It wasn’t until the COVID19 crisis started, that I found my way back to the barre again. Thanks to Finis Jhung—with whom I studied at Alvin Ailey more than a decade ago—I became motivated to stretch and practice ballet again. He started a series of live daily classes on Instagram. It was so good and inspiring to see my old maestro.  At his age—85, he is still quite nimble. He told us that his hip replacement surgery two years ago turned his health around.

Finis’ class took place at 11 every morning, and since my new at-home job wouldn’t start until 1pm, it was perfect timing for me.

So this was how I started my ballet practice again. His classes were fun, and his advice and tips sounded so familiar, like having a dialog with an old friend. It was a great refresher. Because of his live instructions, I was motivated to get back into a routine. Even though it was only half an hour, the class felt just long enough for me to get back into my ballet body while not exhausting myself. Baby steps!

I especially enjoyed listening to Finis’ advice at the end of each lesson. He would tell his students to be cautious and listen to scientists rather than politicians when it came to the Coronavirus. “You only have one life. Protect yourself. I don’t want you to die!” He would say. Somehow, it was really reassuring to hear these words. They restored my sense of sanity in the midst of our insane and toxic political leadership.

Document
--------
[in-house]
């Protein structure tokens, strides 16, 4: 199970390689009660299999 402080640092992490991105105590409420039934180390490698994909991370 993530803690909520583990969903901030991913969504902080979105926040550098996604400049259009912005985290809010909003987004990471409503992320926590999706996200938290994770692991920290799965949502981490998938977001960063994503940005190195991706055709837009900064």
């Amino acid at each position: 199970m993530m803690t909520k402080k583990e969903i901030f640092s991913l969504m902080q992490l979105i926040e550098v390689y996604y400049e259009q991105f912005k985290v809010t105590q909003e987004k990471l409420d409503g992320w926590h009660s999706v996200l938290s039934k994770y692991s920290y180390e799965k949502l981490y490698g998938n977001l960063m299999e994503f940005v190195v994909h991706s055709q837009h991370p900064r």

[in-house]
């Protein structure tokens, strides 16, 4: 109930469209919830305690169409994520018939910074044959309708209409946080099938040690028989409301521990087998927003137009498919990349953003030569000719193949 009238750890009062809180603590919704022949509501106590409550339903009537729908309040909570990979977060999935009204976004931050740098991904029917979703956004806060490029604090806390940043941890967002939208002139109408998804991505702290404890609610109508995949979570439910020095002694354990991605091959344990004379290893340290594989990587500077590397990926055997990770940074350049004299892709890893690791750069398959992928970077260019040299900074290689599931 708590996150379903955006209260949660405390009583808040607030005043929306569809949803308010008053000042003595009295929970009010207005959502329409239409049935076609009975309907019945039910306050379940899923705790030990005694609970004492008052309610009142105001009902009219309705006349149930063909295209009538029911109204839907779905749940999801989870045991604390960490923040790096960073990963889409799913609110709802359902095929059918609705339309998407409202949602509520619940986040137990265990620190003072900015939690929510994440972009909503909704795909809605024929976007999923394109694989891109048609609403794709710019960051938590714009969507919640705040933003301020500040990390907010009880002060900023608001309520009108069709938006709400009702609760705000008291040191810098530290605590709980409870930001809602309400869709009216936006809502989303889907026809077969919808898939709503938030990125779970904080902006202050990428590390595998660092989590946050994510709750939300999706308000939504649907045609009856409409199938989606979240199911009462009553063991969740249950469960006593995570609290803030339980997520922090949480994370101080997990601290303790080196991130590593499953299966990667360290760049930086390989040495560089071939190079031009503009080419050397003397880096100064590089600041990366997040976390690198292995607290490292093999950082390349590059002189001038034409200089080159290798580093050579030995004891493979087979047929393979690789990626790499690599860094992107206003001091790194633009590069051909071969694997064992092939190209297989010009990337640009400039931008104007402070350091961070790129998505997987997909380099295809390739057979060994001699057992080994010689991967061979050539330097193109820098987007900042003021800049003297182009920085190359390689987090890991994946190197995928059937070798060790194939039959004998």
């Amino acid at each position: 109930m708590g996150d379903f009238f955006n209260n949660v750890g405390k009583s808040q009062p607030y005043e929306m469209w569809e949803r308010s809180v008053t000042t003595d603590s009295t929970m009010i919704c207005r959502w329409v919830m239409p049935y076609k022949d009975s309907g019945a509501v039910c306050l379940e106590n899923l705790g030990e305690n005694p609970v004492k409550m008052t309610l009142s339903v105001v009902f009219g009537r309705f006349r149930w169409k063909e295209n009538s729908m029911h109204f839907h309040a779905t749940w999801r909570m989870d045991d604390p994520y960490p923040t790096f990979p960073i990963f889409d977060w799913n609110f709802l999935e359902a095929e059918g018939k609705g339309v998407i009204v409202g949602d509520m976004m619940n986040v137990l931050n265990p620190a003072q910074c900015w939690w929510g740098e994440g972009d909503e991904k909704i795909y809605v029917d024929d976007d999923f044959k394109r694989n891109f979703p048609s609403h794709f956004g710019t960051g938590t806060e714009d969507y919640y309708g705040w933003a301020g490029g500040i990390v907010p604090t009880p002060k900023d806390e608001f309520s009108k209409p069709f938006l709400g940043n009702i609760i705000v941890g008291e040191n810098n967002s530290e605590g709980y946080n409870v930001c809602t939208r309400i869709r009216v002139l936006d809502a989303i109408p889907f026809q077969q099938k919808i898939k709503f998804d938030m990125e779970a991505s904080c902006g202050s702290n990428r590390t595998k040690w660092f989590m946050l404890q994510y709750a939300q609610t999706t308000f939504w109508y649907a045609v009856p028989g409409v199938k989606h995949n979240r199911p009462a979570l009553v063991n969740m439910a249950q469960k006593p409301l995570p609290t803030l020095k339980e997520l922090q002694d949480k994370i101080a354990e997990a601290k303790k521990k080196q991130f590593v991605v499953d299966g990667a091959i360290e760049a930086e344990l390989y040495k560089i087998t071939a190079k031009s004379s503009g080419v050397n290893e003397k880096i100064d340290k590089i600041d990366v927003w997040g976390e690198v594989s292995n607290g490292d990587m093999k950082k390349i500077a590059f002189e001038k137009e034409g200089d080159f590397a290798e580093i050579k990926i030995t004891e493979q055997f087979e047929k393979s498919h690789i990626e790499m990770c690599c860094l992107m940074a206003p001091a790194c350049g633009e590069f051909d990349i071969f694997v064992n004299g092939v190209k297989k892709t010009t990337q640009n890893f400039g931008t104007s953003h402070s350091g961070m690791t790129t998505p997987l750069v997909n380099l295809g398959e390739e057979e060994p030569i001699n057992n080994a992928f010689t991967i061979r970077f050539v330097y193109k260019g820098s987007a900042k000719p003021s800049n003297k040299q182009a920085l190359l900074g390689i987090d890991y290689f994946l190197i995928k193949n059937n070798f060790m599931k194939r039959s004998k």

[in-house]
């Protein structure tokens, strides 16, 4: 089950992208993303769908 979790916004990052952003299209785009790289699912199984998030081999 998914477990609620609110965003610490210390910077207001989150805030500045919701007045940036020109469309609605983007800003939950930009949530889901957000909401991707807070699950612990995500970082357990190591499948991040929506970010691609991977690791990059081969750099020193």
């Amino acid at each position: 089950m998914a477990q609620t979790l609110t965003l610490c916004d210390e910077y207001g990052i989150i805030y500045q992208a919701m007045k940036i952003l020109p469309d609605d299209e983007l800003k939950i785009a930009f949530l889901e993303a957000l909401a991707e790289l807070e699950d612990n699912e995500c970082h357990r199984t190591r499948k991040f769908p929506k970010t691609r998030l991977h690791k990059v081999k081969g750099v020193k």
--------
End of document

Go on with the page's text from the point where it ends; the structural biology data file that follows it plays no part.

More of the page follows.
I also enjoyed listening to Finis’ weekly storytelling. He would read stories from his memoir and recount additional details in a vivid manner. The stories, which you can watch on his YouTube channel, were captivating and revealed so much about the ballet world in the past few decades.

A month later, Finis started to teach through Zoom, and I switched to take class using his online streaming classes and DVDs, which I purchased a while ago.  I am very happy for him that he can gather students virtually and teach from the safety of his home. He is lucky to have his son, Jason, set up all the equipment and film him. I also think he deserves to be paid for his tremendous efforts. If I could afford it, I wouldn’t hesitate to take his live class regularly. They are more affordable than his in-person classes after all. For now, due to my financial situation, I will continue to practice with his recorded videos. Sometimes, I would do 3-4 classes a week—a big improvement from before the pandemic! So the quarantine is a blessing in that sense.